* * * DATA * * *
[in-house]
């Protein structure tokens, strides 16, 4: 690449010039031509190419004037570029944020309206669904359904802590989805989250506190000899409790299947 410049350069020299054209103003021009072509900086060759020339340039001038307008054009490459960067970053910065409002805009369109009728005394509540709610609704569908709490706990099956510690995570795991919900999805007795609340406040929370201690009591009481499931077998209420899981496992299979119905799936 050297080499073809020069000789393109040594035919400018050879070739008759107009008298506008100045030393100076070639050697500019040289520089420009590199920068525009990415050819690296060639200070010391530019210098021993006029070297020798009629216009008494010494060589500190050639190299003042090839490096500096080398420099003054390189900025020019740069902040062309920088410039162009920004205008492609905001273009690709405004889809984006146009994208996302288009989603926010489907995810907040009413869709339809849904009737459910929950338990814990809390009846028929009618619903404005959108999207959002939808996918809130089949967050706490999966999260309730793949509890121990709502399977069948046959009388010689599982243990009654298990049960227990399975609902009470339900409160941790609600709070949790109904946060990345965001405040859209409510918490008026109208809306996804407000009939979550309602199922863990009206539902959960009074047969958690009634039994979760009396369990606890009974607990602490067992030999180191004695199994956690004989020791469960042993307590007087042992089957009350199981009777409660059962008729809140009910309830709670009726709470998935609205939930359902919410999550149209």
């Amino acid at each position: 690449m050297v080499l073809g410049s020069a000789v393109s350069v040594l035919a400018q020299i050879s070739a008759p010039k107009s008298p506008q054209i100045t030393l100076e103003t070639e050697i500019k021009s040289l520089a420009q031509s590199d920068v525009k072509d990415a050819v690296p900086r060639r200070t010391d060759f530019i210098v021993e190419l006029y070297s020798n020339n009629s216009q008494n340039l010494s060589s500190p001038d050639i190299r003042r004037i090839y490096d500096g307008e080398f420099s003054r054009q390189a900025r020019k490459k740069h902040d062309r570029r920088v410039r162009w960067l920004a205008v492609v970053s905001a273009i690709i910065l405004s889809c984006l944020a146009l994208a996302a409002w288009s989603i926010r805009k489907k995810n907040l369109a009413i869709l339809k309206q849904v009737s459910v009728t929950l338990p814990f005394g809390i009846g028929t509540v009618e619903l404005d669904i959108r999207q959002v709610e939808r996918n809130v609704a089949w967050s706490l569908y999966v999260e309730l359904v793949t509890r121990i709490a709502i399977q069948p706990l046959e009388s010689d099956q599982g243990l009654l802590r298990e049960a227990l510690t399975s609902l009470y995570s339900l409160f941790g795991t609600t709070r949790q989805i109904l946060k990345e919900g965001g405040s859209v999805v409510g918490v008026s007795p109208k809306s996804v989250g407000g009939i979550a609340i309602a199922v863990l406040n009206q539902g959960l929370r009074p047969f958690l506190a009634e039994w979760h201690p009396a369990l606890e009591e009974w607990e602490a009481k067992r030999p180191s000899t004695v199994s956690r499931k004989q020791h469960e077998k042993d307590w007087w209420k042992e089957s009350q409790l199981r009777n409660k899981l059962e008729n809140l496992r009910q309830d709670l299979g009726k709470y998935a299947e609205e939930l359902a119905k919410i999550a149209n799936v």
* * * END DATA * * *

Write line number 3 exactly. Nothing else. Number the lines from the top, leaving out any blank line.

């Amino acid at each position: 690449m050297v080499l073809g410049s020069a000789v393109s350069v040594l035919a400018q020299i050879s070739a008759p010039k107009s008298p506008q054209i100045t030393l100076e103003t070639e050697i500019k021009s040289l520089a420009q031509s590199d920068v525009k072509d990415a050819v690296p900086r060639r200070t010391d060759f530019i210098v021993e190419l006029y070297s020798n020339n009629s216009q008494n340039l010494s060589s500190p001038d050639i190299r003042r004037i090839y490096d500096g307008e080398f420099s003054r054009q390189a900025r020019k490459k740069h902040d062309r570029r920088v410039r162009w960067l920004a205008v492609v970053s905001a273009i690709i910065l405004s889809c984006l944020a146009l994208a996302a409002w288009s989603i926010r805009k489907k995810n907040l369109a009413i869709l339809k309206q849904v009737s459910v009728t929950l338990p814990f005394g809390i009846g028929t509540v009618e619903l404005d669904i959108r999207q959002v709610e939808r996918n809130v609704a089949w967050s706490l569908y999966v999260e309730l359904v793949t509890r121990i709490a709502i399977q069948p706990l046959e009388s010689d099956q599982g243990l009654l802590r298990e049960a227990l510690t399975s609902l009470y995570s339900l409160f941790g795991t609600t709070r949790q989805i109904l946060k990345e919900g965001g405040s859209v999805v409510g918490v008026s007795p109208k809306s996804v989250g407000g009939i979550a609340i309602a199922v863990l406040n009206q539902g959960l929370r009074p047969f958690l506190a009634e039994w979760h201690p009396a369990l606890e009591e009974w607990e602490a009481k067992r030999p180191s000899t004695v199994s956690r499931k004989q020791h469960e077998k042993d307590w007087w209420k042992e089957s009350q409790l199981r009777n409660k899981l059962e008729n809140l496992r009910q309830d709670l299979g009726k709470y998935a299947e609205e939930l359902a119905k919410i999550a149209n799936v």